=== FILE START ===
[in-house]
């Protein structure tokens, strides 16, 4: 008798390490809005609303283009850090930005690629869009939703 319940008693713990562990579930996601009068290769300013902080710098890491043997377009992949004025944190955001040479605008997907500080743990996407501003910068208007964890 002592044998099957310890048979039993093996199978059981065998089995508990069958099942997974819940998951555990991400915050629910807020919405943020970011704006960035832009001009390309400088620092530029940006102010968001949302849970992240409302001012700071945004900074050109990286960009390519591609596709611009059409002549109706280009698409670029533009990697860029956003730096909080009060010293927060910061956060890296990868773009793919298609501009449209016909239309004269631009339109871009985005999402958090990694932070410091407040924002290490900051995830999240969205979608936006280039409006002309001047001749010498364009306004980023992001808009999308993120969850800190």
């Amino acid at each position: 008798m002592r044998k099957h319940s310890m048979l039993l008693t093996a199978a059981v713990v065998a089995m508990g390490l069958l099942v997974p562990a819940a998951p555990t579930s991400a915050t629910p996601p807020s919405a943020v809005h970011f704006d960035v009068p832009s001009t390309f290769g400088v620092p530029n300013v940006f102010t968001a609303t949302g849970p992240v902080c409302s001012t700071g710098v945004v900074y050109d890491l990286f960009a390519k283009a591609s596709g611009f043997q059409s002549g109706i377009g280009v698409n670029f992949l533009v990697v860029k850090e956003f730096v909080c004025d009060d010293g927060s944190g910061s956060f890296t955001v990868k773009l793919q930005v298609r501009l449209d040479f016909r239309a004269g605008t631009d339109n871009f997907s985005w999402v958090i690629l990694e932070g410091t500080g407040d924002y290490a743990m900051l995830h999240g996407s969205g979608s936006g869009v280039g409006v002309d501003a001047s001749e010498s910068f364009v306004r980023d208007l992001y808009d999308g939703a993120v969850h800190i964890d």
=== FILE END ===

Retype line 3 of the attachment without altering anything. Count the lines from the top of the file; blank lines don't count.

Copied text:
């Amino acid at each position: 008798m002592r044998k099957h319940s310890m048979l039993l008693t093996a199978a059981v713990v065998a089995m508990g390490l069958l099942v997974p562990a819940a998951p555990t579930s991400a915050t629910p996601p807020s919405a943020v809005h970011f704006d960035v009068p832009s001009t390309f290769g400088v620092p530029n300013v940006f102010t968001a609303t949302g849970p992240v902080c409302s001012t700071g710098v945004v900074y050109d890491l990286f960009a390519k283009a591609s596709g611009f043997q059409s002549g109706i377009g280009v698409n670029f992949l533009v990697v860029k850090e956003f730096v909080c004025d009060d010293g927060s944190g910061s956060f890296t955001v990868k773009l793919q930005v298609r501009l449209d040479f016909r239309a004269g605008t631009d339109n871009f997907s985005w999402v958090i690629l990694e932070g410091t500080g407040d924002y290490a743990m900051l995830h999240g996407s969205g979608s936006g869009v280039g409006v002309d501003a001047s001749e010498s910068f364009v306004r980023d208007l992001y808009d999308g939703a993120v969850h800190i964890d």